Personal preferences – a rant

I do not consider myself to be a fussy eater, but there are certain food stuffs that I prefer not to eat. I have developed and changed my preferences over a number of years as I have aged. I will try most things at least once before I decide if I wish to repeat the experience based on my enjoyment. I have no interest in what others think I should like. How could others possibly know what will please me?

Take shellfish as an example. I just adore the taste of the shellfish that I have tried, but I now refuse to eat it for a reason. When I was on my honeymoon, my husband and I stopped for lunch one day at a lovely little coastal cafe where I ordered a crab salad. This was the first chance I had ever had to try crab and it was delicious. Around fifteen minutes later, feeling decidedly unwell, both lunch and breakfast made a dramatic reappearance.

The incident reminded me of a similar experience a few years previously when I had disgraced myself at a friend’s house after consuming a yummy prawn curry, lovingly prepared by his mother. After the crab incident I decided that perhaps shellfish were not for me.

Most people will understand and tolerate such preferences. I have a similar issue with raspberries, once again discovered when I was presented with these delights in a pudding at a friend’s dinner party, and spent the next few hours miserably contemplating a toilet bowl. I realised that I had encountered similar issues on previous occasions and added these bright red fruits to my list of banned substances.

There are, however, less dramatic preferences that others seem unwilling to tolerate. Like many British people, I enjoy a nice cup of tea. As an aside, complicated political events mean that I am also Irish, a fact that gives me a certain amount of nostalgic pride. However, I have chosen to carry a British passport so claim that as my nationality rather than the land of my birth. I know a lot of Irish as well as British people who choose to drink their tea very strong.

I like my tea to be made with an ordinary teabag in a pot, with just a splash of milk at the bottom of a large mug before it is poured. I also like it weak. This seems to offend so many people who are convinced that, because they would not choose to drink weak tea, I cannot possibly wish to have mine served in this way.

It is such a simple request to make, to pour my tea before the leaves have had time to fully brew as that is the way I like it. Others look at me aghast and cannot believe that I could enjoy such a beverage, because they would not. Thus I am presented with a drink that I will not enjoy. Often when I am out this results in me asking for coffee, which I do like strong, and drinking tea only when at home and in control of the pot.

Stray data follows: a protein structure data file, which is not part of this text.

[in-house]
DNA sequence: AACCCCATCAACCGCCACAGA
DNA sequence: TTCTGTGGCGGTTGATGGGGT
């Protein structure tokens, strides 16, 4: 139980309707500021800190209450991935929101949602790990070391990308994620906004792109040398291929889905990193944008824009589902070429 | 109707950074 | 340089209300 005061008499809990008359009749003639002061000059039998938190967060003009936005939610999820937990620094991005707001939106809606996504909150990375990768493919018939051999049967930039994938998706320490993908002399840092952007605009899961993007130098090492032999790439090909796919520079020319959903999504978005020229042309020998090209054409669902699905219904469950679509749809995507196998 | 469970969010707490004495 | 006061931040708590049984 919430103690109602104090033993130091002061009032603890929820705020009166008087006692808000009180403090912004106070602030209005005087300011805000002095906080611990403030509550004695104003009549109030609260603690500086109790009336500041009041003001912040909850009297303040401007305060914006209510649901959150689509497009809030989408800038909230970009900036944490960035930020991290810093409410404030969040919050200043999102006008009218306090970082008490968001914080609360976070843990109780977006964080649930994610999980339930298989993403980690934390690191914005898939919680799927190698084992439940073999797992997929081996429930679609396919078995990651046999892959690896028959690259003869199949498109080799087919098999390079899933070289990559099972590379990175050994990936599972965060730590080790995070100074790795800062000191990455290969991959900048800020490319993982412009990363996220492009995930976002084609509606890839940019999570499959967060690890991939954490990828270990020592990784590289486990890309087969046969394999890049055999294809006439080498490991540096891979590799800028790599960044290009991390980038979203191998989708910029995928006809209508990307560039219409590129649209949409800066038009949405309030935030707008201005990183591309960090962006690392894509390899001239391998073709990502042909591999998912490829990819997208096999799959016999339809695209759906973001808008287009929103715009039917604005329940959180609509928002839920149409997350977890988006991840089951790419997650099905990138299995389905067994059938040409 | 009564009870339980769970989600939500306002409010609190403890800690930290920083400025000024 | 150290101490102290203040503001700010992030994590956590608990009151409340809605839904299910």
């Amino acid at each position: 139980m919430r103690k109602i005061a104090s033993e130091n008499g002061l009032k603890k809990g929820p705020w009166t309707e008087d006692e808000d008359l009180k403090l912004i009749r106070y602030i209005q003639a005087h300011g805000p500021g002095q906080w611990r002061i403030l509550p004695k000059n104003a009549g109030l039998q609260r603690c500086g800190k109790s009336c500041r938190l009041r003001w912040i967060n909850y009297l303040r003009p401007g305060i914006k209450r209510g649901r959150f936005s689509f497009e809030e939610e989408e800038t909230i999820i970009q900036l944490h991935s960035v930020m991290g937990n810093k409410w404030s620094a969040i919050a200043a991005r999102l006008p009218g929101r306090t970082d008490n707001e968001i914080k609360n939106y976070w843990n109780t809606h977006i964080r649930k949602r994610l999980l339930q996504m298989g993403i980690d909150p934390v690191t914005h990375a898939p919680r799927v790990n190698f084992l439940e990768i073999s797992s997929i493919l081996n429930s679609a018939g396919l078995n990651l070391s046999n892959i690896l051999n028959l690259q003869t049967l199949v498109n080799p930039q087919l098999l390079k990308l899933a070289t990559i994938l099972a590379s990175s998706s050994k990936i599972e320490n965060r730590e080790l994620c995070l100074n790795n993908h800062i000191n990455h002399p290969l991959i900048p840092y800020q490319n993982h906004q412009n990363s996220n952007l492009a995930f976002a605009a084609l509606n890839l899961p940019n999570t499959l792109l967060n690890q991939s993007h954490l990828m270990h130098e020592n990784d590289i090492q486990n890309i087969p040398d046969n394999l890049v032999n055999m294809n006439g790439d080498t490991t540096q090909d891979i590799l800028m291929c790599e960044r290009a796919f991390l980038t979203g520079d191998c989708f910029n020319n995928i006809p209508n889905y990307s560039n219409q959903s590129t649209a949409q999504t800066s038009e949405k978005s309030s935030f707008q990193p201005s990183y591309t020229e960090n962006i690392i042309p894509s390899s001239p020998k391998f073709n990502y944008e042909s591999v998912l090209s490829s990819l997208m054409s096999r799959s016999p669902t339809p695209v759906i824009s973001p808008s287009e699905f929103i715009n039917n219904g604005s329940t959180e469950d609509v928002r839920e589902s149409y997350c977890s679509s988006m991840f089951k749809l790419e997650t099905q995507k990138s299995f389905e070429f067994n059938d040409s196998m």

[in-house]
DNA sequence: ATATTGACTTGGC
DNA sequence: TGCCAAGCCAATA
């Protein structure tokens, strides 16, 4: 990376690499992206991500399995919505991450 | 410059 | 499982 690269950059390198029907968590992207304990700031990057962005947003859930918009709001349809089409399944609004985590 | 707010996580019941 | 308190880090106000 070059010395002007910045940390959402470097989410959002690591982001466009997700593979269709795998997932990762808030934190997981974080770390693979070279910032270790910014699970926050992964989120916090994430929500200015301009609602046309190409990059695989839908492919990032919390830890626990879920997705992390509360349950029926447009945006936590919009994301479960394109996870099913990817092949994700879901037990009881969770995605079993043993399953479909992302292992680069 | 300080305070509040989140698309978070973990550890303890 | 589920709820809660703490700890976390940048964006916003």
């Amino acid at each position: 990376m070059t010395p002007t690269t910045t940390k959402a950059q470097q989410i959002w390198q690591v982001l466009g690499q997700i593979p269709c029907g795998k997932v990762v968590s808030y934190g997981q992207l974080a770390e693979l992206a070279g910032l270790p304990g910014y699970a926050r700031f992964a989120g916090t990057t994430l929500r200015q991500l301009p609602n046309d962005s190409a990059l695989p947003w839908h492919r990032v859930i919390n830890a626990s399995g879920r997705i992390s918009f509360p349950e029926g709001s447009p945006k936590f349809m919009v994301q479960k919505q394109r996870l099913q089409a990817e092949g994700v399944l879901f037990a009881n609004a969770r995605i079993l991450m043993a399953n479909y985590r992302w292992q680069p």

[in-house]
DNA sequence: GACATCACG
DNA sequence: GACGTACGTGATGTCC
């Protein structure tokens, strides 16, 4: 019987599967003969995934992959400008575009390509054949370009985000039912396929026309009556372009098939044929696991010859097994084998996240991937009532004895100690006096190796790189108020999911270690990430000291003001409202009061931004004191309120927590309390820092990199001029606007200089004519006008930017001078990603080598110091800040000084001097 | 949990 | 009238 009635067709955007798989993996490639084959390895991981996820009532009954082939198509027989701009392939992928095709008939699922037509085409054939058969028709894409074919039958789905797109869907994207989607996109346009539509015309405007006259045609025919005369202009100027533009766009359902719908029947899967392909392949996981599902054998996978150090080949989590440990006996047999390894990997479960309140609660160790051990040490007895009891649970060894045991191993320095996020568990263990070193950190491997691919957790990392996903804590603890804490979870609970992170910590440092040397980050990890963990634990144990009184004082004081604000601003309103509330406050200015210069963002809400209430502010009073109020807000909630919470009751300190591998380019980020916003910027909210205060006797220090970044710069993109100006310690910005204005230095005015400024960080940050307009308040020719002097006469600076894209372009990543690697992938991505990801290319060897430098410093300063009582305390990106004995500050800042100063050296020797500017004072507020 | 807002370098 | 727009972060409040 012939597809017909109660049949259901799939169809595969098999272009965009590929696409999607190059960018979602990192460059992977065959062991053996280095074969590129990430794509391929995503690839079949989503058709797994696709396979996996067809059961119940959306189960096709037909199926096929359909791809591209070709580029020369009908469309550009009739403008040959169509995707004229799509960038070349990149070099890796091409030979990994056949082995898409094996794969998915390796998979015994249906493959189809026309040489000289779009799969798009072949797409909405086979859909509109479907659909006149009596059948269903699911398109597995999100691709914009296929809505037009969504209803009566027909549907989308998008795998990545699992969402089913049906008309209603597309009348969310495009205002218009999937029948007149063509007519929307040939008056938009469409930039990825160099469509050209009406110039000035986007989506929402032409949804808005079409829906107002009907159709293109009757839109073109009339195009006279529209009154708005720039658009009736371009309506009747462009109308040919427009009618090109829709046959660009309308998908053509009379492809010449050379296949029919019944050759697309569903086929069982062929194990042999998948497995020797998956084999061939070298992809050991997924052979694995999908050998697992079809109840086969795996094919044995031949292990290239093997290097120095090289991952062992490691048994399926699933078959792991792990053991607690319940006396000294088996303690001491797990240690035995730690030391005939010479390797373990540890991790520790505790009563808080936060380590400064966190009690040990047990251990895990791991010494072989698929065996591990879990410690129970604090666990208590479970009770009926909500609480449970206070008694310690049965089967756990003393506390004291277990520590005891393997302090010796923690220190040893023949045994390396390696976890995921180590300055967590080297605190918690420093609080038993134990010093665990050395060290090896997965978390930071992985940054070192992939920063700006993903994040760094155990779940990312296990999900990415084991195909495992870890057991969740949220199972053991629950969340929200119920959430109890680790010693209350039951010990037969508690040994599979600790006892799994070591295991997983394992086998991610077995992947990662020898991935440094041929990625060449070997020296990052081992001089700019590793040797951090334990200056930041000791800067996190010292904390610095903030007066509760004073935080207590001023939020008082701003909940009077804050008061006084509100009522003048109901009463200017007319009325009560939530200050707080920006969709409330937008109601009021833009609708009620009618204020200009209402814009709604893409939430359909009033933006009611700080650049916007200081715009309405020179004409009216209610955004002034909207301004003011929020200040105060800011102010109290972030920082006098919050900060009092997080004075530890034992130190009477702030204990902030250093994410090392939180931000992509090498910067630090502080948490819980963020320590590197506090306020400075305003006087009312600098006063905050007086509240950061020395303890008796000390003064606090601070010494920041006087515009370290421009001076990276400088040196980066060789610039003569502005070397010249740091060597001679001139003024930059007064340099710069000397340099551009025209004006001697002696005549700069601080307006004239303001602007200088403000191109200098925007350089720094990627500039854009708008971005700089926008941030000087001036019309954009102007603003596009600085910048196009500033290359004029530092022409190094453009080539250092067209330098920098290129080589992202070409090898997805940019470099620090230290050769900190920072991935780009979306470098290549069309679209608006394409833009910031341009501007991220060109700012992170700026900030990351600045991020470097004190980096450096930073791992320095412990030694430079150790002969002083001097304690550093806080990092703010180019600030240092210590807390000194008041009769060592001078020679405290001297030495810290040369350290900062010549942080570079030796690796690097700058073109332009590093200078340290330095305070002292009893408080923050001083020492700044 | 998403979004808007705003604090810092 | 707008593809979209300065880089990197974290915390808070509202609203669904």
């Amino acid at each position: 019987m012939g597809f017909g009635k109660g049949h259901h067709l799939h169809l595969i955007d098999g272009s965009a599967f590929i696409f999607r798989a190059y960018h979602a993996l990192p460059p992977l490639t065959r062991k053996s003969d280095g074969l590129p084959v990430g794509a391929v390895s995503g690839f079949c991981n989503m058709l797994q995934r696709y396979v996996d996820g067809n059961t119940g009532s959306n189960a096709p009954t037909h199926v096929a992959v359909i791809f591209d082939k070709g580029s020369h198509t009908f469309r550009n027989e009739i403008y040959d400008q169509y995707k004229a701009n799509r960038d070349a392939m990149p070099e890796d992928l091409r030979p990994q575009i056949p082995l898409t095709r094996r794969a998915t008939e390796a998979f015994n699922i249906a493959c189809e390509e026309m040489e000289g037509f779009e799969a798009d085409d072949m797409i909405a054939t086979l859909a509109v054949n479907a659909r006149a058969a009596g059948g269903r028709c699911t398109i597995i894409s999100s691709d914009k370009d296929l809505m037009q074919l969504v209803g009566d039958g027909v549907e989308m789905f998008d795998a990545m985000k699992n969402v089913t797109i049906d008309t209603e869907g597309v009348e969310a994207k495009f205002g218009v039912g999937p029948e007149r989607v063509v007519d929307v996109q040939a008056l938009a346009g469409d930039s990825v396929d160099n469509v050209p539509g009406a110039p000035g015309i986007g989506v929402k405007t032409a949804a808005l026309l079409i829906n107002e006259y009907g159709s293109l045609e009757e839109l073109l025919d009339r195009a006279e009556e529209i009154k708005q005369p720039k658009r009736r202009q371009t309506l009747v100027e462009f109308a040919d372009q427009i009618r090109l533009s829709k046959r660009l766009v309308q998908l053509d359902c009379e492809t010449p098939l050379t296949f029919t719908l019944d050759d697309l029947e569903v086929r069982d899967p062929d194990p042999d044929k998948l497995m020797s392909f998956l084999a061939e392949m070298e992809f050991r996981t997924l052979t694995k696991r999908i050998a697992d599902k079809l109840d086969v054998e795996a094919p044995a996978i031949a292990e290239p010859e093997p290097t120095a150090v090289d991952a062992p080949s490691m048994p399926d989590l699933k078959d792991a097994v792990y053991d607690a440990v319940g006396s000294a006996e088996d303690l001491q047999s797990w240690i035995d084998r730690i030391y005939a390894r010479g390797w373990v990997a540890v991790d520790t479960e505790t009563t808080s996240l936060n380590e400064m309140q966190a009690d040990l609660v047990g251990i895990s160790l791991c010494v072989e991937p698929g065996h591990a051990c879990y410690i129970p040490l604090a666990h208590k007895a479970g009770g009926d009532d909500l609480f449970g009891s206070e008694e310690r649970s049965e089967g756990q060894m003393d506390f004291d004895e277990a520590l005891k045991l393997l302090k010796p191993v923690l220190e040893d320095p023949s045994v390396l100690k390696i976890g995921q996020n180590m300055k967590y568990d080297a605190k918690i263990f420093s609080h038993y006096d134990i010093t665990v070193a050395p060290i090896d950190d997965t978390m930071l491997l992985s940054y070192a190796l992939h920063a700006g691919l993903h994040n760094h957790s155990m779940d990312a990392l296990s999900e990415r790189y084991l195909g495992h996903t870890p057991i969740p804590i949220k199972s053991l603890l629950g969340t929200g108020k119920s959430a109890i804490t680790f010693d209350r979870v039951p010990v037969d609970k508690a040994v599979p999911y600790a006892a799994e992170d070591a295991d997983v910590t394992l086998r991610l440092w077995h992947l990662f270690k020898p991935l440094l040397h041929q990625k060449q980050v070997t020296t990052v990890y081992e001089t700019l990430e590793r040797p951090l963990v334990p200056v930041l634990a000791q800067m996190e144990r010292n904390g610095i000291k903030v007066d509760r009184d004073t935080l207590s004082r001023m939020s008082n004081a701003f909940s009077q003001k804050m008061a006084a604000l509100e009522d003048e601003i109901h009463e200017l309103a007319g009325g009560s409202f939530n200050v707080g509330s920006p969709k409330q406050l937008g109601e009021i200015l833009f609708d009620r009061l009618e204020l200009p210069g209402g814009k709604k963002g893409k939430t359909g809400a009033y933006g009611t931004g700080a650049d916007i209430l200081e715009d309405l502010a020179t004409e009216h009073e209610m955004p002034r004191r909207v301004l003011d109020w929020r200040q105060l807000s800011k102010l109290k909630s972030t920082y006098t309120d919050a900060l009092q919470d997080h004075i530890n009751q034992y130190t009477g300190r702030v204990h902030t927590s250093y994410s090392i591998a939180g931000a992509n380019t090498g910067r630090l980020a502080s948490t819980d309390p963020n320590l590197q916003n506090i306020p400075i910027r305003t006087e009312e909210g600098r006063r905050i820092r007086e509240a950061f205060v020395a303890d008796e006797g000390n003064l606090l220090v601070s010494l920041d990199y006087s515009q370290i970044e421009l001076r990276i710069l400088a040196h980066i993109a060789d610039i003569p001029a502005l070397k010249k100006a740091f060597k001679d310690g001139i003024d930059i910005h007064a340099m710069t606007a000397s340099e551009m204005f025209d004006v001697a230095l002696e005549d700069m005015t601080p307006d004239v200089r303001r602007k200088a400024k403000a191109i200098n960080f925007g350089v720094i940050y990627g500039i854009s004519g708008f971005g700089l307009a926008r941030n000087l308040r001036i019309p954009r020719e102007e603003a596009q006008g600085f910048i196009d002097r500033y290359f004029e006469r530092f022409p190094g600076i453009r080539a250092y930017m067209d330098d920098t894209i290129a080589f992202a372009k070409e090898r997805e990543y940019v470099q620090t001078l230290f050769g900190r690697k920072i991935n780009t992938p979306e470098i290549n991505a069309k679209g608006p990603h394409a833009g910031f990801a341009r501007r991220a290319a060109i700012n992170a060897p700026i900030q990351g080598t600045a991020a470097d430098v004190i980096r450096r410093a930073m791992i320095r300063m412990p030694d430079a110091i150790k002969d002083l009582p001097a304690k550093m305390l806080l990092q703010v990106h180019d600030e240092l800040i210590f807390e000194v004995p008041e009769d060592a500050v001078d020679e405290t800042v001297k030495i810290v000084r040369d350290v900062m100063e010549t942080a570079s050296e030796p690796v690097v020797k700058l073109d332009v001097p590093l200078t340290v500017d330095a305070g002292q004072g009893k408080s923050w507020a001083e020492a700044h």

It is not just friends and acquaintances who refuse to allow me to indulge certain preferences that they cannot approve. When I am eating out in a fine restaurant the talented chefs will rarely cook my meat the way I like it, particularly beef. Despite the fact that I am paying for this meal, and ask that it be well done, it arrives pink and chewy, sometimes even bloody. In this instance it seems that the customer is not always right.

Now, I get that a piece of quality beef does not require a lot of cooking, and that connoisseurs believe that the animal need only to be shown the heat source briefly before being served. If that is how others choose to eat their beef then that is fine with me, I just wish that they would be as fine with my choices.

Fellow diners wrinkle their noses and decry my wish to spoil a delicacy by incinerating it. If that is how I wish to eat it then why does this annoy them? What is it to them how I wish to eat when I am not asking anyone else to do as I do? Once again, I will rarely order beef when out as I know I will not choose to consume what is presented to me. It is a shame as I enjoy a good piece of beef, but only when cooked through.

I would never claim to be an expert on food or wine, yet I know what I like. I am willing to try new dishes but, if I know from experience that I will not enjoy some supposed delicacy, then I see little point in eating it just because the rest of the world rates it highly.

I mentioned wine. I have lost count of the number of people who have turned up their noses at my choice of wine. In this area I am only too well aware that I am not an expert. When I have been out with others who know what they are doing I have been offered some delightful choices. I have also been offered sweet or paint stripping concoctions that ensured I went home half a glass short of sober.

I generally know which of my friends and acquaintances I can trust to choose my wine for me, those who will select a bottle of something that I will consider nectar. I also know those who have preferences that differ so markedly from mine that I will order my own bottle and leave them to enjoy theirs. This is not an insult to their taste as they sometimes seem to think, but simply a difference. Why do some people not understand that it is fine for individuals to enjoy different things?